Here is what we want -- to do transformations in the plane solely by multiplying by matrices.
Here is the problem -- translation involves adding a vector, not multiplying by a matrix.
Here is the solution to the problem -- homogeneous coordinates. This means that we will represent the point (x,y) like this:
x
y
1
It also means that we do each of our matrix transformations (reflection, projection, rotation) like this (reflection around the x axis is used for example):
1
0
0
0
-1
0
0
0
1
x
y
1
Here is how we move the (x,y) point by 2 right and 3 up:
1
0
2
0
1
3
0
0
1
x
y
1
This series of matrix multiplications moves rotates (x,y) by 90 degrees, projects the result onto the x axis, and then moves that result right 2 and up 3:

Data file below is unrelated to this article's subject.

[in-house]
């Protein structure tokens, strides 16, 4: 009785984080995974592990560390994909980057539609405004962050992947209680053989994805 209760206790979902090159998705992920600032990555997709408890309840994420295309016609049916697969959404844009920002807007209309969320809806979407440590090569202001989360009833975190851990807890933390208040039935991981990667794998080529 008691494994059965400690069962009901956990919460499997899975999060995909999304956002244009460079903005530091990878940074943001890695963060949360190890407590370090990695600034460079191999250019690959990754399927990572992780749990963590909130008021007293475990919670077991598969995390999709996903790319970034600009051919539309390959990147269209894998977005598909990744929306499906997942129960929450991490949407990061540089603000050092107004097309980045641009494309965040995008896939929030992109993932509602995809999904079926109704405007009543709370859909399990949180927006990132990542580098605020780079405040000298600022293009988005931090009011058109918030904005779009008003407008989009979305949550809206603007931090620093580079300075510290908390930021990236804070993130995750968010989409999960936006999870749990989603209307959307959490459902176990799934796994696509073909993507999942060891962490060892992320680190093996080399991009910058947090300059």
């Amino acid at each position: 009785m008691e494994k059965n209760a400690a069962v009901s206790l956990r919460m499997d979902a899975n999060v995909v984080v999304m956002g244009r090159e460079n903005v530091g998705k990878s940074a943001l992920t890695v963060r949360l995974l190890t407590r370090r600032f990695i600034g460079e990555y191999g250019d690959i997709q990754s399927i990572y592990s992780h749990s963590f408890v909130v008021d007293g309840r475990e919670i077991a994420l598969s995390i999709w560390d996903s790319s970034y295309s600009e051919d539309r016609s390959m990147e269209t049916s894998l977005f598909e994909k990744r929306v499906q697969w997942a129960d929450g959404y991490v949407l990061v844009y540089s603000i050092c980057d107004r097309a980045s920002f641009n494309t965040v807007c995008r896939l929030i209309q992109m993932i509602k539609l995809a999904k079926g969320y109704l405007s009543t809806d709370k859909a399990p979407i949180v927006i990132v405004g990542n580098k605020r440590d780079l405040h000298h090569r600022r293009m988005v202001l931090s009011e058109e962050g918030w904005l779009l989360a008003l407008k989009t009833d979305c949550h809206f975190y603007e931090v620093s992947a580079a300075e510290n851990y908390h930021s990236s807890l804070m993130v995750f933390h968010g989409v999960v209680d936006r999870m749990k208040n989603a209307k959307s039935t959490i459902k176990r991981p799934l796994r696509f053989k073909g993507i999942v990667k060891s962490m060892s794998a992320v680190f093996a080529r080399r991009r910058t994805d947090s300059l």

1
0
2
0
1
3
0
0
1
1
0
0
0
0
0
0
0
1
0
-1
0
1
0
0
0
0
1
x
y
1
Transformer: the applet
To run the Transformer, click on the button. Instructions are below.
You use the applet to create a string of matrix multiplications -- a product -- in homogeneous coordinates.
Then you tell the applet to apply the matrix product against the points of a given figure (shown in black in the coordinate grid in the transformation window).
The idea is to see how your matrices make the figure move.
Click on the Apply Product button. Then look at the transformation plot to see what happened. The original figure will be drawn in black. The new position of the figure caused by your matrix product will be in red.
It is also fun to do something to the figure (reflect or project) relative to a point. But you need to see the point.
To make a point appear, fill in the numbers in the point display, and click on the Reference Point check box.